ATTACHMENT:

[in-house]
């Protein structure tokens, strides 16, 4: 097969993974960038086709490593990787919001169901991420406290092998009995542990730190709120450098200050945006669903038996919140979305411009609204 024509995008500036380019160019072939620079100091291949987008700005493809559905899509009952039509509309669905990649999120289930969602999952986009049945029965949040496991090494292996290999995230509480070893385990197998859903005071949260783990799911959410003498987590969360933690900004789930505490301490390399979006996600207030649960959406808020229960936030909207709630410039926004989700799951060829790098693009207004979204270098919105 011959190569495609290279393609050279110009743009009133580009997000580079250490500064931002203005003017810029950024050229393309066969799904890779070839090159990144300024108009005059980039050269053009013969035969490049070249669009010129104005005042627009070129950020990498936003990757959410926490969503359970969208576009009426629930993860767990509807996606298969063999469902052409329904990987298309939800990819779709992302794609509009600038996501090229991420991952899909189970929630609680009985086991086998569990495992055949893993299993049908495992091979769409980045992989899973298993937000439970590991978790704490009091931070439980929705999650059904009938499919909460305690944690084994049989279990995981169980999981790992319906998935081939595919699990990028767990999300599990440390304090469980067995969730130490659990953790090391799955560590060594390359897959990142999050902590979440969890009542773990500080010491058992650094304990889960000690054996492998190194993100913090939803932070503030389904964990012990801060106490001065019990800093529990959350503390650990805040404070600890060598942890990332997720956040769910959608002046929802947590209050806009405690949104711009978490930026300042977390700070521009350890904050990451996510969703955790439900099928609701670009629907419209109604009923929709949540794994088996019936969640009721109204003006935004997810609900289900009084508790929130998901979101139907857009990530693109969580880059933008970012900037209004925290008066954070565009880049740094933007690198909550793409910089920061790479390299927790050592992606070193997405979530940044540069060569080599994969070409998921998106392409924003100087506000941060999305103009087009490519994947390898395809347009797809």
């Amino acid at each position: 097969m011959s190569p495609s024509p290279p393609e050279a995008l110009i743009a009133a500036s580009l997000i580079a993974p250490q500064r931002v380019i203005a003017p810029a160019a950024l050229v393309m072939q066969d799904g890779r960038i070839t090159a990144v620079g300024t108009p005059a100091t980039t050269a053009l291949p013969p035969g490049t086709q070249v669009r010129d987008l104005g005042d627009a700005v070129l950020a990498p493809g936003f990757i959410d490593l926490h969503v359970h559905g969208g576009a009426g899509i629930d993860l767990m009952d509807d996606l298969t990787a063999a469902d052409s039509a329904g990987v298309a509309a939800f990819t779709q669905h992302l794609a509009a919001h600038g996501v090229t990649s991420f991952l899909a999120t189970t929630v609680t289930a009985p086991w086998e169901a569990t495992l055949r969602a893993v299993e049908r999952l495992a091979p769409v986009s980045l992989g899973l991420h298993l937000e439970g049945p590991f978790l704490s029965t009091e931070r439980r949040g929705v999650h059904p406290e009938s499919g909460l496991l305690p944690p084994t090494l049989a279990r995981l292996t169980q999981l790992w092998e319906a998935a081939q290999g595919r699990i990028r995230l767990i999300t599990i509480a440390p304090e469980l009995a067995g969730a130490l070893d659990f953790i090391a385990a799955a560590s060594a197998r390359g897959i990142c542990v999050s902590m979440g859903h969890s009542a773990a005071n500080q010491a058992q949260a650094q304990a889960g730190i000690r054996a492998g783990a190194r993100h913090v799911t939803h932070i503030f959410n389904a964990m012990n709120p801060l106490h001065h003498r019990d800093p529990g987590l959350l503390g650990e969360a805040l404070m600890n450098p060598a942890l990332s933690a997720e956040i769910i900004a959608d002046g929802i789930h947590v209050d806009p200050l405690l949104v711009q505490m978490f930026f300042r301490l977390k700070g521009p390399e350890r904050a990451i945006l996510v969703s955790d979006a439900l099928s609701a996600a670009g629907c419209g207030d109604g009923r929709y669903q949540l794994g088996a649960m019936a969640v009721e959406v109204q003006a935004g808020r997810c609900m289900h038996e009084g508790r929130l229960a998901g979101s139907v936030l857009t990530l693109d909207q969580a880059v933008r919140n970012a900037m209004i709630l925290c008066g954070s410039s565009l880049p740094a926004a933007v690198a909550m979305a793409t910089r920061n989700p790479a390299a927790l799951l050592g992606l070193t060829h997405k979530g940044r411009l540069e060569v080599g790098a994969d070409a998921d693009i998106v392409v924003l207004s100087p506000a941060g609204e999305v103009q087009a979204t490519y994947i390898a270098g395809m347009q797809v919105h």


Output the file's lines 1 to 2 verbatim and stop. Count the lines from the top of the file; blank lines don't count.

[in-house]
């Protein structure tokens, strides 16, 4: 097969993974960038086709490593990787919001169901991420406290092998009995542990730190709120450098200050945006669903038996919140979305411009609204 024509995008500036380019160019072939620079100091291949987008700005493809559905899509009952039509509309669905990649999120289930969602999952986009049945029965949040496991090494292996290999995230509480070893385990197998859903005071949260783990799911959410003498987590969360933690900004789930505490301490390399979006996600207030649960959406808020229960936030909207709630410039926004989700799951060829790098693009207004979204270098919105 011959190569495609290279393609050279110009743009009133580009997000580079250490500064931002203005003017810029950024050229393309066969799904890779070839090159990144300024108009005059980039050269053009013969035969490049070249669009010129104005005042627009070129950020990498936003990757959410926490969503359970969208576009009426629930993860767990509807996606298969063999469902052409329904990987298309939800990819779709992302794609509009600038996501090229991420991952899909189970929630609680009985086991086998569990495992055949893993299993049908495992091979769409980045992989899973298993937000439970590991978790704490009091931070439980929705999650059904009938499919909460305690944690084994049989279990995981169980999981790992319906998935081939595919699990990028767990999300599990440390304090469980067995969730130490659990953790090391799955560590060594390359897959990142999050902590979440969890009542773990500080010491058992650094304990889960000690054996492998190194993100913090939803932070503030389904964990012990801060106490001065019990800093529990959350503390650990805040404070600890060598942890990332997720956040769910959608002046929802947590209050806009405690949104711009978490930026300042977390700070521009350890904050990451996510969703955790439900099928609701670009629907419209109604009923929709949540794994088996019936969640009721109204003006935004997810609900289900009084508790929130998901979101139907857009990530693109969580880059933008970012900037209004925290008066954070565009880049740094933007690198909550793409910089920061790479390299927790050592992606070193997405979530940044540069060569080599994969070409998921998106392409924003100087506000941060999305103009087009490519994947390898395809347009797809």